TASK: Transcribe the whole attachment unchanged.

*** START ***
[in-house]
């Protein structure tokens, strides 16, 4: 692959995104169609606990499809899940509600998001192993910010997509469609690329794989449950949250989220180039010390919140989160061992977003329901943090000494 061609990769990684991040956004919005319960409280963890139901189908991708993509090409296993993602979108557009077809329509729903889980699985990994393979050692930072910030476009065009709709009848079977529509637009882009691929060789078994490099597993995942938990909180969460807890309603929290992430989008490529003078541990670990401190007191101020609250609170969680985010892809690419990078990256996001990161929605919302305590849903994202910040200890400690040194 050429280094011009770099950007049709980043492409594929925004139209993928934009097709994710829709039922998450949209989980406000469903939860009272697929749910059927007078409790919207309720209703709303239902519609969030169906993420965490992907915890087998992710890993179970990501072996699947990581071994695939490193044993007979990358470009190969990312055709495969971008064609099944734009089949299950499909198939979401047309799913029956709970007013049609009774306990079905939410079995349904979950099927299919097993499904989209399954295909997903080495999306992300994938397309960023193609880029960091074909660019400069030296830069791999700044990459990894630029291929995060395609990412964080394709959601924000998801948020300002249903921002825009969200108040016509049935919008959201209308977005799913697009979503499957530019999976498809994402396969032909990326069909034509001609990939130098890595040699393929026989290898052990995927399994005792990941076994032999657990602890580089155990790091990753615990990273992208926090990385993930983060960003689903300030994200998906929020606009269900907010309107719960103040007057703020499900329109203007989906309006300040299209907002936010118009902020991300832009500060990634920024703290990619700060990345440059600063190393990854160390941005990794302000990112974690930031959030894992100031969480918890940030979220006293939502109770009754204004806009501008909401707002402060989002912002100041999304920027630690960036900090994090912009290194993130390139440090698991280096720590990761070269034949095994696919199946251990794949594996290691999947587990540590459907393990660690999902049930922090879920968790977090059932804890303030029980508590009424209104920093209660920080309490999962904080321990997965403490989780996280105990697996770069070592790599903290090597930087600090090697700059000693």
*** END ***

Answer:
[in-house]
């Protein structure tokens, strides 16, 4: 692959995104169609606990499809899940509600998001192993910010997509469609690329794989449950949250989220180039010390919140989160061992977003329901943090000494 061609990769990684991040956004919005319960409280963890139901189908991708993509090409296993993602979108557009077809329509729903889980699985990994393979050692930072910030476009065009709709009848079977529509637009882009691929060789078994490099597993995942938990909180969460807890309603929290992430989008490529003078541990670990401190007191101020609250609170969680985010892809690419990078990256996001990161929605919302305590849903994202910040200890400690040194 050429280094011009770099950007049709980043492409594929925004139209993928934009097709994710829709039922998450949209989980406000469903939860009272697929749910059927007078409790919207309720209703709303239902519609969030169906993420965490992907915890087998992710890993179970990501072996699947990581071994695939490193044993007979990358470009190969990312055709495969971008064609099944734009089949299950499909198939979401047309799913029956709970007013049609009774306990079905939410079995349904979950099927299919097993499904989209399954295909997903080495999306992300994938397309960023193609880029960091074909660019400069030296830069791999700044990459990894630029291929995060395609990412964080394709959601924000998801948020300002249903921002825009969200108040016509049935919008959201209308977005799913697009979503499957530019999976498809994402396969032909990326069909034509001609990939130098890595040699393929026989290898052990995927399994005792990941076994032999657990602890580089155990790091990753615990990273992208926090990385993930983060960003689903300030994200998906929020606009269900907010309107719960103040007057703020499900329109203007989906309006300040299209907002936010118009902020991300832009500060990634920024703290990619700060990345440059600063190393990854160390941005990794302000990112974690930031959030894992100031969480918890940030979220006293939502109770009754204004806009501008909401707002402060989002912002100041999304920027630690960036900090994090912009290194993130390139440090698991280096720590990761070269034949095994696919199946251990794949594996290691999947587990540590459907393990660690999902049930922090879920968790977090059932804890303030029980508590009424209104920093209660920080309490999962904080321990997965403490989780996280105990697996770069070592790599903290090597930087600090090697700059000693």